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Conceived with the aim of measuring itself against a specific geo-historic context, and proposed as a form of minor language within the biennale system, Starting from the Desert seeks to respond to contemporary urgencies (not only in China) by adopting an 'archaeological method'. Northwest China is still considered a remote corner, but one which, owing to the historic Silk Road, has been defined through time as a place of great flows, hybridizations and exchange of people, knowledge, languages, technologies, religions, animals, spices and goods.
In relation to the possibility of reducing the Eurasian continent to simple geo-economics, which could well be implied in current large-scale projects, the Second Yinchuan Biennale seeks to read the modalities of 'group-being' at the crossroad of heterogeneous components, as indispensable to a new ecology that intends to emancipate all forms of life. In the search for eco-logics as a new paradigm of transversal thought, the Second Yinchuan Biennale attempts not to reduce these elements to the subject matter, but to utilize them in order to question the limits of the exhibition format, and thus to eventually produce a new eco-model of exhibiting.
Curators and artists during the survey of the countryside
The Biennale’s framework is articulated over four, interdependent (and often overlapping) thematic areas that, without seeking to limit or circumscribe, attempts to visualize their material and immaterial aspects. In the same way, these areas try to question the contradictions of the dualistic systems that have accompanied the rise of Modernity and Capital, positioning them as limits to the realization of an ecosocial program for our time.
This thematic area is concerned with the interaction of the physical environment with forms of life. It proposes less the different natures of the two spatial types, than their reciprocal meeting points, their intersections, and the passage from the one to the other. If it is true that the desert of sand is not an area designed exclusively by geology and the climate, it is equally true that rural spaces are not created solely by humans but also by a series of natural constraints and opportunities. The social, economic, cultural and political implications linked to the figures of the nomad and the peasant are seen as the semiotics of subjectification.
Labor-in-Nature and Nature-in-Labor, a coinage taken from Jason W. Moore, focuses on forces of production (commodification) and on the relations of production (appropriation, exploitation, accumulation) linked to modern ideas of nature. It is only by overcoming the hegemonic vision of nature as separate from humankind (that has been the lifeblood of capitalism) that we can acknowledge how, production forces –historically determined– have encompassed human (women, slaves, children) and extra-human (animals, forests, waterways, the land) nature.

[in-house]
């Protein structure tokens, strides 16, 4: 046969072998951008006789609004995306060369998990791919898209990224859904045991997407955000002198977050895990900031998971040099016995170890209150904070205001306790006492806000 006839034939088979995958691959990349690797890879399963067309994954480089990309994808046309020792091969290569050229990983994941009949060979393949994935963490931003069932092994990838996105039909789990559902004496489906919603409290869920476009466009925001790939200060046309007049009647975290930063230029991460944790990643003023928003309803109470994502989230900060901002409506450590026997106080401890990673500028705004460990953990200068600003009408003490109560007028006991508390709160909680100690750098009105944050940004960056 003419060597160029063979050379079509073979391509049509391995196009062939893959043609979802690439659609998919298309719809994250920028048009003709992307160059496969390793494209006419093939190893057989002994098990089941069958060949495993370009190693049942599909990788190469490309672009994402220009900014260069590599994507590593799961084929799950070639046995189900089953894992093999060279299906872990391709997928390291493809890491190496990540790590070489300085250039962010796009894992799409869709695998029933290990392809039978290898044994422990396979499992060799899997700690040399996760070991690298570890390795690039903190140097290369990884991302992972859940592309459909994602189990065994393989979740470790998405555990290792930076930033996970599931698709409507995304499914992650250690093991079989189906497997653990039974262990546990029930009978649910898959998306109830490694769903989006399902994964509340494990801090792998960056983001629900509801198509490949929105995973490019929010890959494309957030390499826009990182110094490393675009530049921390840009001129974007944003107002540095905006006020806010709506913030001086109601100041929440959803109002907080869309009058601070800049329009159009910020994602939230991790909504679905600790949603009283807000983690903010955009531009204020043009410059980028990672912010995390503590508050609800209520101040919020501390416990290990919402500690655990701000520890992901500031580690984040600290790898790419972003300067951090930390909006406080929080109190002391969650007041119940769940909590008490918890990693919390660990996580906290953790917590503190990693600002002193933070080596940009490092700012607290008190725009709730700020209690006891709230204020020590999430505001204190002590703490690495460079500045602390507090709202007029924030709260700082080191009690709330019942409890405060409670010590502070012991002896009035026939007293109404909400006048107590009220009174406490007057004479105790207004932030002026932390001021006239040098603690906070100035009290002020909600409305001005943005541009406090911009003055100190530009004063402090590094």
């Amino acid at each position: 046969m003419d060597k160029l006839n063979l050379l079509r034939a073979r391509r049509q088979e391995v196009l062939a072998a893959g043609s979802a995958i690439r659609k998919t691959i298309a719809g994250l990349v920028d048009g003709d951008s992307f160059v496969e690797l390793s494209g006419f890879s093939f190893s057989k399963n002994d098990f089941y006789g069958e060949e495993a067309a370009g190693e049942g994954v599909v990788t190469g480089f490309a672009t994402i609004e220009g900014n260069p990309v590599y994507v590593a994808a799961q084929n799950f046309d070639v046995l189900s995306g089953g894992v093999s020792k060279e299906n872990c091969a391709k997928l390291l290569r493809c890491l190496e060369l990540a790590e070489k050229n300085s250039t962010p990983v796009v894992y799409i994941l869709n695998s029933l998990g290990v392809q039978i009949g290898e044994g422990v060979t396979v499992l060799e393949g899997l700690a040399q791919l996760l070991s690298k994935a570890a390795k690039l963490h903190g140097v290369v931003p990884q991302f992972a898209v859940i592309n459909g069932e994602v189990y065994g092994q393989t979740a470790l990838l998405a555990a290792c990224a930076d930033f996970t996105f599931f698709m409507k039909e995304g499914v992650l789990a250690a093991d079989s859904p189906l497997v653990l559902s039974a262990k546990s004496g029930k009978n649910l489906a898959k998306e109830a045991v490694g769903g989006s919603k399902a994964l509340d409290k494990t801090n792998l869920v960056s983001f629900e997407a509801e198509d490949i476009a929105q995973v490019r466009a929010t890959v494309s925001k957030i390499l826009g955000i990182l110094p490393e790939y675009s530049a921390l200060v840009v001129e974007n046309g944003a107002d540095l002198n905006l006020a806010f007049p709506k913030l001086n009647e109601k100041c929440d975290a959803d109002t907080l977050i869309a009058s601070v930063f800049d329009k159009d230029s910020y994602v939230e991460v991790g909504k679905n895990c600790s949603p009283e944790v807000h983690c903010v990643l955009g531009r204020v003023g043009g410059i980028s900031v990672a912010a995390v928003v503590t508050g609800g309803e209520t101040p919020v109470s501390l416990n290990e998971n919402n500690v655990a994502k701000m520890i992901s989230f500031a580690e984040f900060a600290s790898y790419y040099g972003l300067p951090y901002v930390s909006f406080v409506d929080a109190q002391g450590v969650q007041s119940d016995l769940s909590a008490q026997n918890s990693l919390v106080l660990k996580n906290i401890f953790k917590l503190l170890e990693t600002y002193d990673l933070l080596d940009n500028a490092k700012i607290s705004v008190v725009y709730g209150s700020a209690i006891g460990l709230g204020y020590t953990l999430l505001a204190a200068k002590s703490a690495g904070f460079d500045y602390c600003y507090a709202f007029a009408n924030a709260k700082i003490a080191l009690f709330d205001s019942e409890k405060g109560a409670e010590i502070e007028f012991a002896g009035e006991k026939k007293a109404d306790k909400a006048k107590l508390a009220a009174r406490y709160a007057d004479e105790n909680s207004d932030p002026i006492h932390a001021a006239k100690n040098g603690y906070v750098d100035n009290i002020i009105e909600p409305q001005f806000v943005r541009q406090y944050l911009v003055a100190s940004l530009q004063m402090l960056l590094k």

This area intervenes at the level of mental ecology deconstructing the opposition between phonemes and graphemes, orality and writing, and the prejudices of a logocentrism, which in the West has defined what takes place in and beyond history. Considering voice without language a language without a voice, directly involves the questions of the production and reproduction of knowledge and, as a consequence, the dimensions of politics.
This thematic approach discusses associations and the associative forms of living beings: from the micro-social to the institutional scale. The concept of community on which modernity is founded (and through which extra-human nature is also considered) is based on the idea of a common and shared world in which the condition of equality is indivisible from that of identity and belonging. For this reason, the relation between minorities and a majority does nothing but infinitely reproduce the dialectics between integration and exclusion. The idea of multiplicity, at the base of social ecology, does not permit, on the contrary, any concept of a majority.
With newly commissioned works alongside ancient artistic relics from public museums and private collections, the Second Yinchuan Biennale has selected the 90 participating artists from over thirty regions, paying particular attention to the western borders of China (from Mongolia to Central and Southeast Asia) in a way that is consistent with the exhibition’s geopolitical, investigative methods. Starting from the Desert. Ecologies on the Edge announces its final list of artists.
Marco Scotini, Andris Brinkmanis, Zasha Colah, Paolo Caffoni, Lu Xinghua
From press information.
© Images: Courtesy of Yinchuan Biennale